From the Chanhassen Villager: “Build, invest or tear down are all options for some District 112 elementary schools.”

From the Rochester Post-Bulletin: “Court records show troubling past of Wabasha County administrator applicant.”

From the International Falls Journal: “Campus officials talk gap years, hopes for fall enrollment.”

From the Duluth News Tribune: “Do Duluth’s legislative priorities reflect the community’s?”

From the St. Cloud Times: “What are local economists expecting in 2021?”

These headlines, though from Minnesota newspapers, are representative of the breadth of public affairs reports delivered regularly by newspapers.

Some stories are firsthand meeting reports. Some reflect enterprise initiatives. Some are the result of digging beneath the initial set of facts. Some take the additional step of offering editorial perspective.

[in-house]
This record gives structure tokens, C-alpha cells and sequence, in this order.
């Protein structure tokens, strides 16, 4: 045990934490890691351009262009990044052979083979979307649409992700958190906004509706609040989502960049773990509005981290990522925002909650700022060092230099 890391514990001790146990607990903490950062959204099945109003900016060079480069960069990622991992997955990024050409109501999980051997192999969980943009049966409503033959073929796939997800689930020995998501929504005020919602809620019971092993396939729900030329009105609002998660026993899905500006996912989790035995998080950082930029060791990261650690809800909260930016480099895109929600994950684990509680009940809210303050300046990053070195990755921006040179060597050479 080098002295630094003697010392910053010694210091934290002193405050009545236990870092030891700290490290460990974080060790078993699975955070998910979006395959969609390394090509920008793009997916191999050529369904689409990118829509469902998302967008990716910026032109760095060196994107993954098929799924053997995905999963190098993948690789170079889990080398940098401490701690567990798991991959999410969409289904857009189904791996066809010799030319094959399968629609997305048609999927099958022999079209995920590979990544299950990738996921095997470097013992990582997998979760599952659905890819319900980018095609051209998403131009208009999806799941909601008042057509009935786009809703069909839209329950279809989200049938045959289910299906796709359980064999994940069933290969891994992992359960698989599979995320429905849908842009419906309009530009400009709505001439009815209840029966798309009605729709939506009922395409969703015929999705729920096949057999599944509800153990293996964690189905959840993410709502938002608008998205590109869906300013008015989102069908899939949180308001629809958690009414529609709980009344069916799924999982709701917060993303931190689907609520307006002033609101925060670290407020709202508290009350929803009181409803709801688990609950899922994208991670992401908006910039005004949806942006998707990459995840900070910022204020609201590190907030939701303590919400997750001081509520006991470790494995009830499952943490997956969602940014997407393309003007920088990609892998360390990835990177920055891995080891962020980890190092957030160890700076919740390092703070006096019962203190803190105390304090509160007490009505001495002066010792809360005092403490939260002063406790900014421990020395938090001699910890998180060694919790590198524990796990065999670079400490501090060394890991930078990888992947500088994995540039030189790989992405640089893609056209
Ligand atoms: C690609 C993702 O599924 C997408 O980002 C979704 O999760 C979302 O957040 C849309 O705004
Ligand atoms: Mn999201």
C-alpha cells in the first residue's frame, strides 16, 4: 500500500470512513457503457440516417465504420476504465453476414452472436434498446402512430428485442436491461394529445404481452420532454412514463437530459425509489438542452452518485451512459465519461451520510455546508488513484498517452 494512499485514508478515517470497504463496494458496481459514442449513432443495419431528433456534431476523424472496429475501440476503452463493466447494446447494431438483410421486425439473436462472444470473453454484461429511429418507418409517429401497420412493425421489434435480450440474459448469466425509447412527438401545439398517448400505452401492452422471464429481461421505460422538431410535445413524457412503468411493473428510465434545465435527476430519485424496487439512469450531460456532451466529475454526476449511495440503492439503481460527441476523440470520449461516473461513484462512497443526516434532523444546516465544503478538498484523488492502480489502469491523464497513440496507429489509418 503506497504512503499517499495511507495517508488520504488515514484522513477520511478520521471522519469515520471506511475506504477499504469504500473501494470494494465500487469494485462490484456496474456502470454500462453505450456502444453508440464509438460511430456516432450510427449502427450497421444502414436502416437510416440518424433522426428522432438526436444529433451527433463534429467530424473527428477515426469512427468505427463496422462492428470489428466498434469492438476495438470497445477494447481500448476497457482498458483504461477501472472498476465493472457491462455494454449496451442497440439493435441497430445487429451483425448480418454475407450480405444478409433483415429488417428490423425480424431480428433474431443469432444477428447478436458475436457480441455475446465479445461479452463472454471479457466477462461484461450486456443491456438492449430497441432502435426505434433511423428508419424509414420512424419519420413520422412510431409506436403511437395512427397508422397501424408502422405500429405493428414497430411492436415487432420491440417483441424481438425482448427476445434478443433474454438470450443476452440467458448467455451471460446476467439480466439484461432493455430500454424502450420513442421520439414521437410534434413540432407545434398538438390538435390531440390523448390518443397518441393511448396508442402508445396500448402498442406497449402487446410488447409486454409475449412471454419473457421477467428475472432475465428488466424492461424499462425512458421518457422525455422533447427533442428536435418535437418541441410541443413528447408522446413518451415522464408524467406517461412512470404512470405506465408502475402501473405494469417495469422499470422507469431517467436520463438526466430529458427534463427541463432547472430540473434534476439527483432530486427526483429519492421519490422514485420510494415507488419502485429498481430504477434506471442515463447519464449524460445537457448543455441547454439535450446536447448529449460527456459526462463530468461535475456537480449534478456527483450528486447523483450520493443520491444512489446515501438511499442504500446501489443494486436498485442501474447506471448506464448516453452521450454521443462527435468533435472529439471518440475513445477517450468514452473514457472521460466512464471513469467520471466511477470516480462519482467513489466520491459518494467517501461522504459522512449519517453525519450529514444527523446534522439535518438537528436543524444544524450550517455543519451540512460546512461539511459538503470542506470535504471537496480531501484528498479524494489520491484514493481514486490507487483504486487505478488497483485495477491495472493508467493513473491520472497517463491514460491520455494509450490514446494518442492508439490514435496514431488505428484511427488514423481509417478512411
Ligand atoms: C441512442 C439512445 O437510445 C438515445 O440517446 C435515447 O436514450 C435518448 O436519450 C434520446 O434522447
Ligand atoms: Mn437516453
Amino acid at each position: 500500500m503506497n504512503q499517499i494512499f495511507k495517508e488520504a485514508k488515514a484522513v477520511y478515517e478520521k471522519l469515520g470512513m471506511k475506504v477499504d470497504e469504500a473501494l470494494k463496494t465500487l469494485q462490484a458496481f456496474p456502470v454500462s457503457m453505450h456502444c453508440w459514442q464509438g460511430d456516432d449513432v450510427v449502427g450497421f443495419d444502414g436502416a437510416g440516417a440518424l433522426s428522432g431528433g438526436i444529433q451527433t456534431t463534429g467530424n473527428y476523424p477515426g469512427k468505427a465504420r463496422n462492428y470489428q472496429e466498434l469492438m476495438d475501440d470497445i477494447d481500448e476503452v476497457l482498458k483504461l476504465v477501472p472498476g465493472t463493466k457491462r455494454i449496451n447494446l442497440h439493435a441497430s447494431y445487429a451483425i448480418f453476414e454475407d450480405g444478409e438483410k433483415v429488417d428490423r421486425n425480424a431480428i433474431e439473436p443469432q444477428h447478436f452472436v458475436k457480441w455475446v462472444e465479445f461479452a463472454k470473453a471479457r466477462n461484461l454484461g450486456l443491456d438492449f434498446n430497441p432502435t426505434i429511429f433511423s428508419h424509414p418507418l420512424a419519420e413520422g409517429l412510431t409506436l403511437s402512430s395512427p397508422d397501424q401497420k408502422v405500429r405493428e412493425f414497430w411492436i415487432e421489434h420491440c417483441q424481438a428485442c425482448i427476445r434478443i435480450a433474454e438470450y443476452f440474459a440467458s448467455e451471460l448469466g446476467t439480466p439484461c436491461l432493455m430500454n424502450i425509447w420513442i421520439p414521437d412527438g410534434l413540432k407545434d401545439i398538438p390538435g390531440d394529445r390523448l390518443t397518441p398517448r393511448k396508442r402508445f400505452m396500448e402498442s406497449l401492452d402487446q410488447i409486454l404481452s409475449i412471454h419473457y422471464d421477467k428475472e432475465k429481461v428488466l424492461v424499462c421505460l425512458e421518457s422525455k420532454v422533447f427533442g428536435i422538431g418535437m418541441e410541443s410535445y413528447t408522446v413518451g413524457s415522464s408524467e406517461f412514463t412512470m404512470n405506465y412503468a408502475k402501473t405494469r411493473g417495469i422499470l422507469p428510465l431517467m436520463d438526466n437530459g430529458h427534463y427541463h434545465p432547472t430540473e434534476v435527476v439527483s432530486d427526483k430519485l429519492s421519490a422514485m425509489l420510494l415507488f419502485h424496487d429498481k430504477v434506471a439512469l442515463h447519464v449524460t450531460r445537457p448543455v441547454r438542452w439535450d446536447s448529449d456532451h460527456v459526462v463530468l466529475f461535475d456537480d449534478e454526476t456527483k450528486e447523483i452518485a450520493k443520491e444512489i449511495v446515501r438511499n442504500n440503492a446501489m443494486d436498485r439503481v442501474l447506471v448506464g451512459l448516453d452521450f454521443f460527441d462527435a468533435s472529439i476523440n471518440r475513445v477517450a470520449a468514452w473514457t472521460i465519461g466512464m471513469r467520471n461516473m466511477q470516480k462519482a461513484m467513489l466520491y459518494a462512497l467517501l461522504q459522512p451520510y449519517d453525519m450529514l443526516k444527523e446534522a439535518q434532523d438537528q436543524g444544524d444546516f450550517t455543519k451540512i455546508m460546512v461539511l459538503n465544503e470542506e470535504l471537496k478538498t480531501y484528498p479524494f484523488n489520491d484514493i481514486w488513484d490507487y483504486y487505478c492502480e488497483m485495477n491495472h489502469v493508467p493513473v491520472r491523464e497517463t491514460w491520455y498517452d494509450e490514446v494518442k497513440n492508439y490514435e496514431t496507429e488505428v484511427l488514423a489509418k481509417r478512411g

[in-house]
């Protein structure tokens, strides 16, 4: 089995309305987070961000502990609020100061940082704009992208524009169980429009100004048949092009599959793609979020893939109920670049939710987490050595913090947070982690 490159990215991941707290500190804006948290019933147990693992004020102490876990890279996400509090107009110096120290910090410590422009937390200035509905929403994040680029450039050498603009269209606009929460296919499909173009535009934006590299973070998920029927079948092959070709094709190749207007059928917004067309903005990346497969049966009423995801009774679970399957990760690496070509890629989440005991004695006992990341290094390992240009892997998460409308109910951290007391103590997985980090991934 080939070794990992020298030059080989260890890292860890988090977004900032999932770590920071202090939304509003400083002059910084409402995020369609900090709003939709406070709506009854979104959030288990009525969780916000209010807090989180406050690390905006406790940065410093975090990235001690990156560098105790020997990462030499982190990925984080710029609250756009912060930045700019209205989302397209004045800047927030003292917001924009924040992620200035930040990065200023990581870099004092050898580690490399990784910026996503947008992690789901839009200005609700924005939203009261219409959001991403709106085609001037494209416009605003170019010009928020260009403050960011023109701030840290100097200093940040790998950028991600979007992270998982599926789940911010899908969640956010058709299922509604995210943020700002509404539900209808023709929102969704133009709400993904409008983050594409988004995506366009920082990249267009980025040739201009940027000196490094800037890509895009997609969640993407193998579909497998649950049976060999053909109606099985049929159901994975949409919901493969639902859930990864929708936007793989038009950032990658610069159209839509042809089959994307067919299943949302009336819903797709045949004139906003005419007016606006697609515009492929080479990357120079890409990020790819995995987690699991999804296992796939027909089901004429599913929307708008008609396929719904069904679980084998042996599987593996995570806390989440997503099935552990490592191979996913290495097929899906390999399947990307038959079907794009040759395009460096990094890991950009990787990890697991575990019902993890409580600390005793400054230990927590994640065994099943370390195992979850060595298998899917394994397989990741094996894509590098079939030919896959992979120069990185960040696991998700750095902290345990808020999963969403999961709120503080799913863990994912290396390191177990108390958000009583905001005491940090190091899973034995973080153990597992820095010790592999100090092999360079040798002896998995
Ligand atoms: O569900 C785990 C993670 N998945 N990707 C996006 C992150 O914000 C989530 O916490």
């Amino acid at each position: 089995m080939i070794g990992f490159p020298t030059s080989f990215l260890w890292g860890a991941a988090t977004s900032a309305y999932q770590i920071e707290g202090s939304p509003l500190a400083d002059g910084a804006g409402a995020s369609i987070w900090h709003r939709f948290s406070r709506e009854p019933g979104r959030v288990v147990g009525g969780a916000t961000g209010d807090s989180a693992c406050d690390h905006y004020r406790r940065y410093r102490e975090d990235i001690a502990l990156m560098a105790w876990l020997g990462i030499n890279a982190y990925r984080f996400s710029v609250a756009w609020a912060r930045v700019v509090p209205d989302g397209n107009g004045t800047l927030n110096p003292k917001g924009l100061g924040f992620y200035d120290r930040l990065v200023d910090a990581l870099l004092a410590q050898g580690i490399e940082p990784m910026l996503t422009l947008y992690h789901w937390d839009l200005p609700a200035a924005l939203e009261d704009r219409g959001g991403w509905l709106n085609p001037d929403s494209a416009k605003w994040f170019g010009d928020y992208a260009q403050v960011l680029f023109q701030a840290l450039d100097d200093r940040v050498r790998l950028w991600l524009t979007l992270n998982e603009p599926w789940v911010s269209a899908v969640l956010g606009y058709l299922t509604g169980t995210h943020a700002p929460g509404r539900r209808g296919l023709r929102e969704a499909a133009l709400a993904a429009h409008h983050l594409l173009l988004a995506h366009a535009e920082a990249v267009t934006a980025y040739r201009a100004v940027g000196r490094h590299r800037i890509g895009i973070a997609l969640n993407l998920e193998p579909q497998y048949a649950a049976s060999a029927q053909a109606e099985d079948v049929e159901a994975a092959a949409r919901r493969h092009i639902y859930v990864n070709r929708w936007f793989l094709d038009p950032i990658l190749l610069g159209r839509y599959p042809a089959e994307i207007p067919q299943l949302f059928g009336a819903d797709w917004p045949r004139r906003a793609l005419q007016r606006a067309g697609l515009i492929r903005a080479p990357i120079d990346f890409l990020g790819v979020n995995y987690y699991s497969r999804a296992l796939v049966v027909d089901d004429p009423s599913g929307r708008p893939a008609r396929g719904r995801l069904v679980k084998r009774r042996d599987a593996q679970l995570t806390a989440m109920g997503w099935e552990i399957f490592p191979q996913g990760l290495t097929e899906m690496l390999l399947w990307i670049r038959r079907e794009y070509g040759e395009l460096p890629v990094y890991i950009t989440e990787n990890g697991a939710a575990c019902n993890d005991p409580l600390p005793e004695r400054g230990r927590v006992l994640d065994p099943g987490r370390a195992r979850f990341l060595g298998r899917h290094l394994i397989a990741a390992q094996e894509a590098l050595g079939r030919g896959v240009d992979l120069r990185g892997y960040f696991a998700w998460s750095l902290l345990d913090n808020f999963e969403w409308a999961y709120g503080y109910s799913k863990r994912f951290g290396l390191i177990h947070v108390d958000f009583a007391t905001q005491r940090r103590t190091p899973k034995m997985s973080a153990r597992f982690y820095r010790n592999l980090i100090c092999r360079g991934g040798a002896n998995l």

And they all are delivering news that is valuable but not always readily available to readers.

The examples reflect a personal philosophy. Community newspapers, at their best, are stewards of their communities. The news columns are a blend of stories that people like to read and stories they should read. The advertising columns promote and grow local commerce. And the editorial pages are a marketplace of ideas.

The news media landscape has never been more fractured. Newspapers have never been more challenged due to the economic impact of COVID-19.

Yet, the need for trained journalists to gather, deliver and interpret the news – the need for citizens’ “right to know” – is more important than ever as we navigate the effects of the coronavirus. I remain a firm believer that local newspapers have an advantage in today’s crowded media terrain by being the premier clearinghouse of information in your communities. They deliver the news on a range of platforms from print to digital.